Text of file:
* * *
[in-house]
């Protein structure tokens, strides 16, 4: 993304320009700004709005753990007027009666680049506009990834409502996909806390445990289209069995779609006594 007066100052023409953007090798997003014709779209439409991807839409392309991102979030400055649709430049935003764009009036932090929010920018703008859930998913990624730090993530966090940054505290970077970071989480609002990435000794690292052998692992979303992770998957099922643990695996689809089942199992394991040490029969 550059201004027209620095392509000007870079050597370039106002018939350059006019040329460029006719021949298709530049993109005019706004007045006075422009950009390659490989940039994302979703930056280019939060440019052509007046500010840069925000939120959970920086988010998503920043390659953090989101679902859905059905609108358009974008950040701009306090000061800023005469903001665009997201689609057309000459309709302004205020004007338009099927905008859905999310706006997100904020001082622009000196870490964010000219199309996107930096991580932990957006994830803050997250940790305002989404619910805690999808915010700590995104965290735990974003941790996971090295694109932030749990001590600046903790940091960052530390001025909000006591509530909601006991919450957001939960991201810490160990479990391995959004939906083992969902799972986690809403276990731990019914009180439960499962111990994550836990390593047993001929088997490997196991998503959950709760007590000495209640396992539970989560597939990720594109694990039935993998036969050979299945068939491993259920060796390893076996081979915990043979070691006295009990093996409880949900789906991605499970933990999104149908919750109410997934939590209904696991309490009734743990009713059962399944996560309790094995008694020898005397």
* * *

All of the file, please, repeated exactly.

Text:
[in-house]
């Protein structure tokens, strides 16, 4: 993304320009700004709005753990007027009666680049506009990834409502996909806390445990289209069995779609006594 007066100052023409953007090798997003014709779209439409991807839409392309991102979030400055649709430049935003764009009036932090929010920018703008859930998913990624730090993530966090940054505290970077970071989480609002990435000794690292052998692992979303992770998957099922643990695996689809089942199992394991040490029969 550059201004027209620095392509000007870079050597370039106002018939350059006019040329460029006719021949298709530049993109005019706004007045006075422009950009390659490989940039994302979703930056280019939060440019052509007046500010840069925000939120959970920086988010998503920043390659953090989101679902859905059905609108358009974008950040701009306090000061800023005469903001665009997201689609057309000459309709302004205020004007338009099927905008859905999310706006997100904020001082622009000196870490964010000219199309996107930096991580932990957006994830803050997250940790305002989404619910805690999808915010700590995104965290735990974003941790996971090295694109932030749990001590600046903790940091960052530390001025909000006591509530909601006991919450957001939960991201810490160990479990391995959004939906083992969902799972986690809403276990731990019914009180439960499962111990994550836990390593047993001929088997490997196991998503959950709760007590000495209640396992539970989560597939990720594109694990039935993998036969050979299945068939491993259920060796390893076996081979915990043979070691006295009990093996409880949900789906991605499970933990999104149908919750109410997934939590209904696991309490009734743990009713059962399944996560309790094995008694020898005397």